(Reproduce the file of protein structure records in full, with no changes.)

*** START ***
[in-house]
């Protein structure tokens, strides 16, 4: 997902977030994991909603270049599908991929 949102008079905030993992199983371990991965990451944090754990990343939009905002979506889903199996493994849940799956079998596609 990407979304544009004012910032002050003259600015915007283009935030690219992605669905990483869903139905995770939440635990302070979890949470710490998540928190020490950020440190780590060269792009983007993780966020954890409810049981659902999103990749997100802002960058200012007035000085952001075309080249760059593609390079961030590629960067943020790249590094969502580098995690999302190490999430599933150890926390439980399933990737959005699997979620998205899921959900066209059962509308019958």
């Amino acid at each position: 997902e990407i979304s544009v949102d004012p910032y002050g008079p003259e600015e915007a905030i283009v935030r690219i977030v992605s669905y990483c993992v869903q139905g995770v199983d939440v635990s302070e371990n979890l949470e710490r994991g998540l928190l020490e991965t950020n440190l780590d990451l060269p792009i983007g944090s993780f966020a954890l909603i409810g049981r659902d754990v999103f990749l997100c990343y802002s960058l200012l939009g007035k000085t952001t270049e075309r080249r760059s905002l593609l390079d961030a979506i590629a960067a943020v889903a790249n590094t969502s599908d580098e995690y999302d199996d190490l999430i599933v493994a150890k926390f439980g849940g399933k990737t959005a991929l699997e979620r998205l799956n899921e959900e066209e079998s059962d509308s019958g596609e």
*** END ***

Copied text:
[in-house]
């Protein structure tokens, strides 16, 4: 997902977030994991909603270049599908991929 949102008079905030993992199983371990991965990451944090754990990343939009905002979506889903199996493994849940799956079998596609 990407979304544009004012910032002050003259600015915007283009935030690219992605669905990483869903139905995770939440635990302070979890949470710490998540928190020490950020440190780590060269792009983007993780966020954890409810049981659902999103990749997100802002960058200012007035000085952001075309080249760059593609390079961030590629960067943020790249590094969502580098995690999302190490999430599933150890926390439980399933990737959005699997979620998205899921959900066209059962509308019958």
């Amino acid at each position: 997902e990407i979304s544009v949102d004012p910032y002050g008079p003259e600015e915007a905030i283009v935030r690219i977030v992605s669905y990483c993992v869903q139905g995770v199983d939440v635990s302070e371990n979890l949470e710490r994991g998540l928190l020490e991965t950020n440190l780590d990451l060269p792009i983007g944090s993780f966020a954890l909603i409810g049981r659902d754990v999103f990749l997100c990343y802002s960058l200012l939009g007035k000085t952001t270049e075309r080249r760059s905002l593609l390079d961030a979506i590629a960067a943020v889903a790249n590094t969502s599908d580098e995690y999302d199996d190490l999430i599933v493994a150890k926390f439980g849940g399933k990737t959005a991929l699997e979620r998205l799956n899921e959900e066209e079998s059962d509308s019958g596609e």